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parameterized queries vs. regular expressions

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PostPosted: Thu May 20, 2010 1:29 am    Post subject: parameterized queries vs. regular expressions Reply with quote

During the blizzard of SQL injection attacks in mid-2008, I was helping some friends clean up their classic ASP site. I read up on SQL injection attacks and how to defend ASP. The standard answer was to use parameterized queries. At the time, I ran across a web page that listed more than 100 string expressions that were designed to bypass regular expression filters. It was rather jaw-dropping to see the cleverness of a determined SQL injection attack. It was clear that the regular expressions that could actual catch the ridiculous variety of potential strings (Unicode encodings, HTML encodings, octal encodings, and so much more) would be too complicated to maintain by humans.

Fast forward to last week, and I attended an OWASP web security talk where they recommended regular expression filters for user input validation. Parameterized queries were mentioned, but not emphasized. So I went looking for that previous collection of attack strings and now I can't find it. It is very discouraging to see regular expressions recommended for validating user input on many web pages.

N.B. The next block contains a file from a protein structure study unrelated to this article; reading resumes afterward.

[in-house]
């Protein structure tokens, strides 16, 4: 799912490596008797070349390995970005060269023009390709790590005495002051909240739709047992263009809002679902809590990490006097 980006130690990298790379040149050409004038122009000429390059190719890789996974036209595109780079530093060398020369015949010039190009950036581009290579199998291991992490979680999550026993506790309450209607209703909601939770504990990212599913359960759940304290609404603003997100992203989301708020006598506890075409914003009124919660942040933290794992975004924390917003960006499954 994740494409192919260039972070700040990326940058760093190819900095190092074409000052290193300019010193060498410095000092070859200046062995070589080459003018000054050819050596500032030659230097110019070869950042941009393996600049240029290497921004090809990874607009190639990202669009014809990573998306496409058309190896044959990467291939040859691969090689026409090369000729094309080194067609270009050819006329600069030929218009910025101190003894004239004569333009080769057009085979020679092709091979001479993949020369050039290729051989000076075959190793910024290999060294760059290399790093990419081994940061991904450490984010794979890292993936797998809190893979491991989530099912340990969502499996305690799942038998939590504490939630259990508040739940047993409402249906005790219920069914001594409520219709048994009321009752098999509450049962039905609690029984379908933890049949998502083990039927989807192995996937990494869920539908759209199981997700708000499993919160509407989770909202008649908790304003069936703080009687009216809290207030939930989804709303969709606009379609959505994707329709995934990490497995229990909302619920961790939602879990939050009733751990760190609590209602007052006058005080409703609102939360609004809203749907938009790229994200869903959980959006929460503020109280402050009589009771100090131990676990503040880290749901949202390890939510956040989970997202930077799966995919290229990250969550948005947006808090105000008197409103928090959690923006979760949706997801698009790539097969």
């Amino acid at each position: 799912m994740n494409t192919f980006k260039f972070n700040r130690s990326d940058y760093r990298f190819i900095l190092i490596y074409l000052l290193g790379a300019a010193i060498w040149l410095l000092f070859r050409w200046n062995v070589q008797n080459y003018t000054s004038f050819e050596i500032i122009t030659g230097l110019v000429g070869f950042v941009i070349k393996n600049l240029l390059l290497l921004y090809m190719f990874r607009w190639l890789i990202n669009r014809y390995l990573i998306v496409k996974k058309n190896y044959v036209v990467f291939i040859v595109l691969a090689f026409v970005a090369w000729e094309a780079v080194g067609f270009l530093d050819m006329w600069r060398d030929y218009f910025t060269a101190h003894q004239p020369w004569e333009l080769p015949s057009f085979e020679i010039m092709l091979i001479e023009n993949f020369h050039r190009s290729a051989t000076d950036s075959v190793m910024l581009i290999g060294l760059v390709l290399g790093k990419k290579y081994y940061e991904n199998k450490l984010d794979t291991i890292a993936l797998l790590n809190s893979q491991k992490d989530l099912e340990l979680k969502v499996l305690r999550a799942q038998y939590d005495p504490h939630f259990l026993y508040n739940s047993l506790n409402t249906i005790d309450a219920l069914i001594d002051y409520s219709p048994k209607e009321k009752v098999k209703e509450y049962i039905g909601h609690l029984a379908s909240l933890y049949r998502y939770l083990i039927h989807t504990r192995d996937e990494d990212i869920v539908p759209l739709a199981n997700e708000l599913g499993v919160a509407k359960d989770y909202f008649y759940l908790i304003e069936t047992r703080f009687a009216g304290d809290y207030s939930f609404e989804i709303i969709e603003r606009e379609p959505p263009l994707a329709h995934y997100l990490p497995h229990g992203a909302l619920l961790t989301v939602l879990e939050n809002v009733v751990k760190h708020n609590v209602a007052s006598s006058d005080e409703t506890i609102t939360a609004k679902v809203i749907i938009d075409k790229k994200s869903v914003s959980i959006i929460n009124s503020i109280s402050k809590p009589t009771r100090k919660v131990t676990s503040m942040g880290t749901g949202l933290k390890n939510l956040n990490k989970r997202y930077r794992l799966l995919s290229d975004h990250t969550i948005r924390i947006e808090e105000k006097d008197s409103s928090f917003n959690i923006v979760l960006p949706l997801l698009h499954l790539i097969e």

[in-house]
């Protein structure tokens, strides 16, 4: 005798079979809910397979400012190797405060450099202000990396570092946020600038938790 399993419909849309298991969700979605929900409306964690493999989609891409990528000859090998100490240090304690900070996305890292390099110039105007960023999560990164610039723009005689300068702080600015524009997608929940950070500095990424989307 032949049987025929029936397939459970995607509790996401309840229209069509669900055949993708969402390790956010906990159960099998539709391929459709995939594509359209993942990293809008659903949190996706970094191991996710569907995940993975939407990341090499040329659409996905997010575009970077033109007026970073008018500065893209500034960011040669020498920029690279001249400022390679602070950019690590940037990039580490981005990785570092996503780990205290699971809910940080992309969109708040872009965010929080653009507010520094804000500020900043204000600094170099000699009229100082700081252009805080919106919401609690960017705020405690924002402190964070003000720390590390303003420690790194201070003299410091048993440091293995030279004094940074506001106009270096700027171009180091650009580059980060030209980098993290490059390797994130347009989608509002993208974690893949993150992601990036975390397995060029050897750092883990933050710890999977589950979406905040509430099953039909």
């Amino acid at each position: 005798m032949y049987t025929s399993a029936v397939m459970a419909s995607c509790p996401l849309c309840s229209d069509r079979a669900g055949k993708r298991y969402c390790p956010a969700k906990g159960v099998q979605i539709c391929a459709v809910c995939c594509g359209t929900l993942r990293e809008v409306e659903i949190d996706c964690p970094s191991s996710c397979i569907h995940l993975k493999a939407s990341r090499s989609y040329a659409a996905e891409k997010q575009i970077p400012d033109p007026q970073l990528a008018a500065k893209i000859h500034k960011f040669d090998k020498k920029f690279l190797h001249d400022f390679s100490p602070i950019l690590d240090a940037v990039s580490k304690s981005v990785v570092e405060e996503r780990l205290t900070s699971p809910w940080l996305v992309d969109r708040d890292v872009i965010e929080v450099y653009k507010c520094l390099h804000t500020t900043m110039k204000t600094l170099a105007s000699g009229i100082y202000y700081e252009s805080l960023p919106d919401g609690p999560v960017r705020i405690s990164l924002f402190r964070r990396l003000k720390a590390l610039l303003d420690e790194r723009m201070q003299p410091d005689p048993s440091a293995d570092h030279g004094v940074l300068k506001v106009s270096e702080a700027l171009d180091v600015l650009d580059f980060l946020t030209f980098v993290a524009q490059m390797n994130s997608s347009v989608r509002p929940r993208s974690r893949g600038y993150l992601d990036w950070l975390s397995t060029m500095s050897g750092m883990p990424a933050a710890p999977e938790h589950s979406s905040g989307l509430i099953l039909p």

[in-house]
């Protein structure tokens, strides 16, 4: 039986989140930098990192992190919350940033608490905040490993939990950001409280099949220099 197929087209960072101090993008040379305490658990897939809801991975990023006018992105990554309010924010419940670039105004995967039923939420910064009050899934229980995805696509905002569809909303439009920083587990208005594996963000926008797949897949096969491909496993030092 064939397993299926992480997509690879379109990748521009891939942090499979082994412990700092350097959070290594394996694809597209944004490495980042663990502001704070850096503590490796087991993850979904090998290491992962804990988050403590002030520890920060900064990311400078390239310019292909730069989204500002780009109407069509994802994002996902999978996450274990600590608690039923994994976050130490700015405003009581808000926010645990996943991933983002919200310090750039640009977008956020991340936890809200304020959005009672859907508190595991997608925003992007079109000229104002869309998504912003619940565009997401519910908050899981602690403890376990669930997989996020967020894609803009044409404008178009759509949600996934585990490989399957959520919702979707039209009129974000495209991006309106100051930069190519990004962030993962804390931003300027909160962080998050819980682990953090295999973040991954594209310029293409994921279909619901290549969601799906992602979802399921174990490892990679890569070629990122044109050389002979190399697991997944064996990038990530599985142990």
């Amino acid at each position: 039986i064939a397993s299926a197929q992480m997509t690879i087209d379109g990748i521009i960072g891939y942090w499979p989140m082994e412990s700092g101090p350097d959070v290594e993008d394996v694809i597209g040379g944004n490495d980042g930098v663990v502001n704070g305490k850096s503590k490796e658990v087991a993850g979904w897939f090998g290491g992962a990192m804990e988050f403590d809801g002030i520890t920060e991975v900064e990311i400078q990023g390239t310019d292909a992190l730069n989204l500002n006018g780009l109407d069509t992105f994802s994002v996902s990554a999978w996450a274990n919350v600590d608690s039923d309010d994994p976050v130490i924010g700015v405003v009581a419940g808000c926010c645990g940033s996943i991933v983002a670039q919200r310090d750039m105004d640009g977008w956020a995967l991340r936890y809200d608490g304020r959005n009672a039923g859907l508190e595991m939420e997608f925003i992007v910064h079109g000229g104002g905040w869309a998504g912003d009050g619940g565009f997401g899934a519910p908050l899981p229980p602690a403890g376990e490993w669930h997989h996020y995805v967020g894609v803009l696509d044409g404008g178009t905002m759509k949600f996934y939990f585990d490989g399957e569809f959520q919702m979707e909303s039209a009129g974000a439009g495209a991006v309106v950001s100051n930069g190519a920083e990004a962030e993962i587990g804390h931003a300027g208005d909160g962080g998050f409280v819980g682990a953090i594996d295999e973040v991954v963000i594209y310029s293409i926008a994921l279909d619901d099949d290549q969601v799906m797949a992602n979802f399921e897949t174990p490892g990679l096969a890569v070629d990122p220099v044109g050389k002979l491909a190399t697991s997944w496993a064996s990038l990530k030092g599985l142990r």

Am I just imagining that regular expressions are fundamentally insecure for user input validation/filtering? Does anyone know where to find this long list of attack strings that blow by (most) regular expressions? I know I would never launch any code that didn't use parameterized queries, but it is hard to convince others how weak they are without some good examples.

Best regards,

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PostPosted: Tue May 25, 2010 4:37 pm    Post subject: Reply with quote

Parameterized Queries should still be the first choice. The general statement: "sanitize all user-suppplied input" is hard to implement for every situation.

Regular expressions should included be whenever you accept input. This will help enforce that the data submitted is what you intended. However, it can still be bypassed.

Check these links to see if they are what you're looking for:


Because Regular Expressions are mostly reactive and many SQLi attacks are automated, we are facing an up-hill battle. Using an application-level IDS/IPS or Firewall is an excellent way to catch things that are not resolved by your parameterized queries. GreenSQL is a good (free) start:


As an example, show others the information regarding the recent TJ-MAXX attacks.

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